high again without overstating the matter,--that he is going to ride
rough-shod over the practical men who have started this scheme, and to
take the lion’s share of the enormous profits that he is sharp enough to
foresee must accrue, I for one beg to tell him I wont stand it.”

“Ya! ya! _das ist gut!_ Ye have not started to be shod rough by Cranes!
Herr Bonus he knows a thing! _das ist recht und gut!_ Ye vill not
be roughed by Cranes!” muttered Mr. Vondenthaler through the thick
hay-coloured moustachios invariably worn by Belgian capitalists.

“_Mais oui_, you have reasons, Monsieur Vondenthaler, _mon ami_: but
if you yourself have mistaken, _n’est-ce pas?_” interposed Monsieur
Guillemard, eagerly. “I am assured Monsieur Crane is not _un homme
comme ça_; he shall not _se promener a cheval_--vot you call ride on a
horseback ovaire us _du tout; au contraire_, zies grate skim whom we
are zie undairetakers for, shall advance herself on his capital for zie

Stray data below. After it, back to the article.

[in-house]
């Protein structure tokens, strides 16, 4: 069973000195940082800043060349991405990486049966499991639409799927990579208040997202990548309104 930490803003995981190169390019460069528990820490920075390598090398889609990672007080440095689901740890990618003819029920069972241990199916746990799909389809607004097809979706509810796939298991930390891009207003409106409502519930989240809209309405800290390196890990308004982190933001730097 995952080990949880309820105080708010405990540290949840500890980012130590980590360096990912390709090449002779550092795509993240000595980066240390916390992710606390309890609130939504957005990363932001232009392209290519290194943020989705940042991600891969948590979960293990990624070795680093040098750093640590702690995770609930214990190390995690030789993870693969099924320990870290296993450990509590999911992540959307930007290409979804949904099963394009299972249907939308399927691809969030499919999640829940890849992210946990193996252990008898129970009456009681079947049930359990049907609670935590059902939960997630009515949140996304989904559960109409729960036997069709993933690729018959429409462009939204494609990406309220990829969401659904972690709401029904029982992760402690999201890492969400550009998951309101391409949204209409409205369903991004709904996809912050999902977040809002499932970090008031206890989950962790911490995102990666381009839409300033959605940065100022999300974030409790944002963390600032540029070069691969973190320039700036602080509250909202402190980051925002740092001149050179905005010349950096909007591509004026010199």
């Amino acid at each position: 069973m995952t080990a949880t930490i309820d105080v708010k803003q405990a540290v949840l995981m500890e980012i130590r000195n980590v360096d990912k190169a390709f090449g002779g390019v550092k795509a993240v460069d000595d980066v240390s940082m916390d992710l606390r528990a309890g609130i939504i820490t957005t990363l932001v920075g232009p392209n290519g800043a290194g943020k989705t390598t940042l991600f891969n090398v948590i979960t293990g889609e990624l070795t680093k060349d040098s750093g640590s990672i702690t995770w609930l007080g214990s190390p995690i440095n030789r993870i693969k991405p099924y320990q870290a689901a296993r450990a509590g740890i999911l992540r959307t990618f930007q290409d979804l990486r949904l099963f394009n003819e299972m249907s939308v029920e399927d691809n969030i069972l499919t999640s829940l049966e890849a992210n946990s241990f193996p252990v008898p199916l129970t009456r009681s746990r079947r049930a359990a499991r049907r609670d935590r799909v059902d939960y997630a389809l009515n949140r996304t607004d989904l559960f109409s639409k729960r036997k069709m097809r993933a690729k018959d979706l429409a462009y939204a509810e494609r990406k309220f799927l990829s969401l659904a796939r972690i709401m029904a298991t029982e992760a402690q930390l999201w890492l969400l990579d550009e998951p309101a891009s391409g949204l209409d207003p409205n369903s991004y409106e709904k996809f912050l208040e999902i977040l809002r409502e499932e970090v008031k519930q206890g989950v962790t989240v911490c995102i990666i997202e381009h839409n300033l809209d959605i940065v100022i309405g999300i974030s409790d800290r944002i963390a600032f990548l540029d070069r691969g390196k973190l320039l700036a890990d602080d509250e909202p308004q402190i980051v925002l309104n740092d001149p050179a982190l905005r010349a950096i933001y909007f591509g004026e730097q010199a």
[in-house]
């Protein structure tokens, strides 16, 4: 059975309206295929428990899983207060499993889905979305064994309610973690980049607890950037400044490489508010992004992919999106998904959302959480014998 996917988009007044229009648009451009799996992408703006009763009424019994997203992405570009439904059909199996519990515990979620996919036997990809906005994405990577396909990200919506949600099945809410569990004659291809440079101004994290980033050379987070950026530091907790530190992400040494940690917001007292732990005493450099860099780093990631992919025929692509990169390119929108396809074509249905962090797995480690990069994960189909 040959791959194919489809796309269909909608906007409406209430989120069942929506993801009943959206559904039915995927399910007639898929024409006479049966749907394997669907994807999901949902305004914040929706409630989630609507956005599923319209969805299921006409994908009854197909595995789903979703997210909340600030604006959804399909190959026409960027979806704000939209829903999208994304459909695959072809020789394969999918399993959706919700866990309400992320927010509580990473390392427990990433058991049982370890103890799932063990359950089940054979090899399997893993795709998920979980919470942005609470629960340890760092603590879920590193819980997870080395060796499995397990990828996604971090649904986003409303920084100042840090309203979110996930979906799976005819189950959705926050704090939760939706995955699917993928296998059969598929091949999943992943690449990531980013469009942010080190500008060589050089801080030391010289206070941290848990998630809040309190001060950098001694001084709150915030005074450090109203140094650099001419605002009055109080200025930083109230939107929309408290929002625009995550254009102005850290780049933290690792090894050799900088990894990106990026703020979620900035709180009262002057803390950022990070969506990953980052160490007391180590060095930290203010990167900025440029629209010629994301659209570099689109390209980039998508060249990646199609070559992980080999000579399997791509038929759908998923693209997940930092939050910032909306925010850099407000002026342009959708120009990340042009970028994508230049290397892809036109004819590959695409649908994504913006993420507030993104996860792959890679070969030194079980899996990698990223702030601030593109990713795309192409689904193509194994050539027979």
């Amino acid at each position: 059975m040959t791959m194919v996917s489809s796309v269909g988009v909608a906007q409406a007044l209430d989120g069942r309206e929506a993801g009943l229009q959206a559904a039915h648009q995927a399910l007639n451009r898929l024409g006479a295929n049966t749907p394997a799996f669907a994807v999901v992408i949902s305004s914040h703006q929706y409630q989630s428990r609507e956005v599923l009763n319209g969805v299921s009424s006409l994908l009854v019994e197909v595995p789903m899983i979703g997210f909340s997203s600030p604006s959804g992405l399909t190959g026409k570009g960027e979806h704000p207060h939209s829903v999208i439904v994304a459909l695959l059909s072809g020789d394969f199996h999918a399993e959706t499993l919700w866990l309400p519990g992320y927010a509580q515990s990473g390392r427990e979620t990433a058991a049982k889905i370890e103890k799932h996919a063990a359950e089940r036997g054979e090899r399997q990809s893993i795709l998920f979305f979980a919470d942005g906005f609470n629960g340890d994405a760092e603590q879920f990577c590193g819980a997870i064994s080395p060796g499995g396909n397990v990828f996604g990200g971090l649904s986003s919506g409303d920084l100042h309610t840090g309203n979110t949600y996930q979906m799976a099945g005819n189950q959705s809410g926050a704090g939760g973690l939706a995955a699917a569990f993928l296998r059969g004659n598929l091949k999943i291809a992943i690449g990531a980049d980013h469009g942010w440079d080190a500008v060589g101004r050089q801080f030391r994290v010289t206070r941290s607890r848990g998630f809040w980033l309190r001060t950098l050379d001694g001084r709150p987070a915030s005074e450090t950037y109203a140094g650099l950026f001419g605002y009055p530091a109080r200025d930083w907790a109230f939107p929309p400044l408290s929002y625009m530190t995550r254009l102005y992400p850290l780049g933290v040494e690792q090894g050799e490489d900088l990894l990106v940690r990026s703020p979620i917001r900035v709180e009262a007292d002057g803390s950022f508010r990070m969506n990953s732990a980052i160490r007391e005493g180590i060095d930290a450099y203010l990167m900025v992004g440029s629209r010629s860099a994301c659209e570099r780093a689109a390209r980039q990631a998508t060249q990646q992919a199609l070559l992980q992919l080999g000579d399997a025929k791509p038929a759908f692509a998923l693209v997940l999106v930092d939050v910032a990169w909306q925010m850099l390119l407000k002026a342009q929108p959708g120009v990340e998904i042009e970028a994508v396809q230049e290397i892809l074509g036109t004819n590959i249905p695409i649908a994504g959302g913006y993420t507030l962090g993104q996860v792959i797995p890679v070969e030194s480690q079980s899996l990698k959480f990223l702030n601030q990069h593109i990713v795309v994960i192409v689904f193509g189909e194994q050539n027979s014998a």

goods of us all. _Voyez vous, cher Monsieur Bonous!_”

“’Pon me conscience, now ye’re the first set of men I ever yet clapped
eyes on that made a fuss about taking money when it was offered to
’em!” exclaimed the Hon. Captain O’Brien, surprised into a stronger
brogue than he had yet allowed to appear. “Sure, now, by the time
we’ve tunnelled under the whole of Arabia Pethreea, and flung our
Britannia-metal tubular bridge across the Persian Gulf, we’ll find money
growing pretty tight with us.”

“As there seems some difference of opinion on the point,” returned Mr.
Bonus Nugget, “I would suggest that we summon a general meeting of all
the directors, and appoint a managing committee to decide such matters
for the future.”

This proposition was agreed to _nem. con._, and a day having been fixed
for their next meeting, D’Almayne began:--